SOUTH ROYALTON, Vt. -- Gay marriage activists say they are not satisfied with the civil union law, which they described at a Vermont Law School conference last week as second-class matrimony.
At the daylong meeting Thursday, titled ''Got Marriage?," lawyers, activists, legislators, and legal scholars said the state's 2000 civil unions law doesn't go far enough.
''We've got work left to do," said Beth Robinson, a Middlebury lawyer who represented the plaintiffs in Baker v. Vermont, the case that led to the Vermont Supreme Court ruling setting the stage for civil unions.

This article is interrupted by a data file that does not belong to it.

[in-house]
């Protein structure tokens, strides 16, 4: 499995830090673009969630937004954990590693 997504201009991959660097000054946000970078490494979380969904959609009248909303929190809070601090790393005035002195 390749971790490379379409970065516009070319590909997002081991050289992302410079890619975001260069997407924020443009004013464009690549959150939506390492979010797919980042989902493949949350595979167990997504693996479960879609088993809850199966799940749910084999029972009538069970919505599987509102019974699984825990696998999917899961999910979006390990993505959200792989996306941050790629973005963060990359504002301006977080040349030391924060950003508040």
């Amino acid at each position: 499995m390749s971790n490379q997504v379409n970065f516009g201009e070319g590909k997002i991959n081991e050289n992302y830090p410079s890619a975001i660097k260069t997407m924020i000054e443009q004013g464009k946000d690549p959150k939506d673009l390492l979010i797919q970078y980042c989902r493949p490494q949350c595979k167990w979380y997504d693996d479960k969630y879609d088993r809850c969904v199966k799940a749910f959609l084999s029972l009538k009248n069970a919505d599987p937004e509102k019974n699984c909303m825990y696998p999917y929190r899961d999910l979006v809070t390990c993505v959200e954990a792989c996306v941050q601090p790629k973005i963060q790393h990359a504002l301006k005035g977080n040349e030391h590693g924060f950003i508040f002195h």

Michael Mello, a professor at the law school and author of the new book ''Legalizing Gay Marriage," said the civil unions route is the ''separate but equal" approach to gay marriage rights. Mello said the unions wouldn't pass civil rights muster.
An amendment to the US Constitution, which would essentially ban gay marriage or civil unions, would never be endorsed by the US Senate, conference participants agreed. But the companion movement, with individual states adopting ''Defense of Marriage" acts, is a dangerous attack on gay rights, panelists said. Such measures, which are on the ballot in several key states this November, could bring large numbers of fundamentalist Christians to the polls, affecting the outcome of the presidential race in close states such as Oregon.
SI Moderator - Greg Gordon